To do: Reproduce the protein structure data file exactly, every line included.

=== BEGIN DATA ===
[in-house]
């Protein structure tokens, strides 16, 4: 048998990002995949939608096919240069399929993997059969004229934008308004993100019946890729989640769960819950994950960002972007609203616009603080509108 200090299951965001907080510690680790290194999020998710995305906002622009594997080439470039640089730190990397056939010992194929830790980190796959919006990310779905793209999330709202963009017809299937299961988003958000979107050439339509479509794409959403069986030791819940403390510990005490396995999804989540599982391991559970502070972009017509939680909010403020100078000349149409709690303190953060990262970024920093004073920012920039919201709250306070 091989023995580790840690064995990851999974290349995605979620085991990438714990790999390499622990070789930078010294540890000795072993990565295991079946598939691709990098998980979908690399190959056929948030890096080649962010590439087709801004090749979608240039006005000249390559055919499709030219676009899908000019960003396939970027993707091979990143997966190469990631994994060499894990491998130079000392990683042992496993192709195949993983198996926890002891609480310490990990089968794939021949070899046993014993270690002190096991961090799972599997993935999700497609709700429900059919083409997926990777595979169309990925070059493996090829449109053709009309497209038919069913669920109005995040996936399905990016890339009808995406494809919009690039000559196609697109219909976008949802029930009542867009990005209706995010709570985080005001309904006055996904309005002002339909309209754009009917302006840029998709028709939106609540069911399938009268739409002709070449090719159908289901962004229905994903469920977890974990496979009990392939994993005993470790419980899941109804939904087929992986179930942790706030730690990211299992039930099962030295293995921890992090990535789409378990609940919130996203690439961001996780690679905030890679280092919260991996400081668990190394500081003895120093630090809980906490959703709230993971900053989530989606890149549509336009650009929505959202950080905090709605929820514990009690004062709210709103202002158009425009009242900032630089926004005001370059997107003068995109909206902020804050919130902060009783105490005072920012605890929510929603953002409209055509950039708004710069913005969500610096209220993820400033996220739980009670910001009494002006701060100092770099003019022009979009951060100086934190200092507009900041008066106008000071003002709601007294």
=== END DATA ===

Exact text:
[in-house]
């Protein structure tokens, strides 16, 4: 048998990002995949939608096919240069399929993997059969004229934008308004993100019946890729989640769960819950994950960002972007609203616009603080509108 200090299951965001907080510690680790290194999020998710995305906002622009594997080439470039640089730190990397056939010992194929830790980190796959919006990310779905793209999330709202963009017809299937299961988003958000979107050439339509479509794409959403069986030791819940403390510990005490396995999804989540599982391991559970502070972009017509939680909010403020100078000349149409709690303190953060990262970024920093004073920012920039919201709250306070 091989023995580790840690064995990851999974290349995605979620085991990438714990790999390499622990070789930078010294540890000795072993990565295991079946598939691709990098998980979908690399190959056929948030890096080649962010590439087709801004090749979608240039006005000249390559055919499709030219676009899908000019960003396939970027993707091979990143997966190469990631994994060499894990491998130079000392990683042992496993192709195949993983198996926890002891609480310490990990089968794939021949070899046993014993270690002190096991961090799972599997993935999700497609709700429900059919083409997926990777595979169309990925070059493996090829449109053709009309497209038919069913669920109005995040996936399905990016890339009808995406494809919009690039000559196609697109219909976008949802029930009542867009990005209706995010709570985080005001309904006055996904309005002002339909309209754009009917302006840029998709028709939106609540069911399938009268739409002709070449090719159908289901962004229905994903469920977890974990496979009990392939994993005993470790419980899941109804939904087929992986179930942790706030730690990211299992039930099962030295293995921890992090990535789409378990609940919130996203690439961001996780690679905030890679280092919260991996400081668990190394500081003895120093630090809980906490959703709230993971900053989530989606890149549509336009650009929505959202950080905090709605929820514990009690004062709210709103202002158009425009009242900032630089926004005001370059997107003068995109909206902020804050919130902060009783105490005072920012605890929510929603953002409209055509950039708004710069913005969500610096209220993820400033996220739980009670910001009494002006701060100092770099003019022009979009951060100086934190200092507009900041008066106008000071003002709601007294």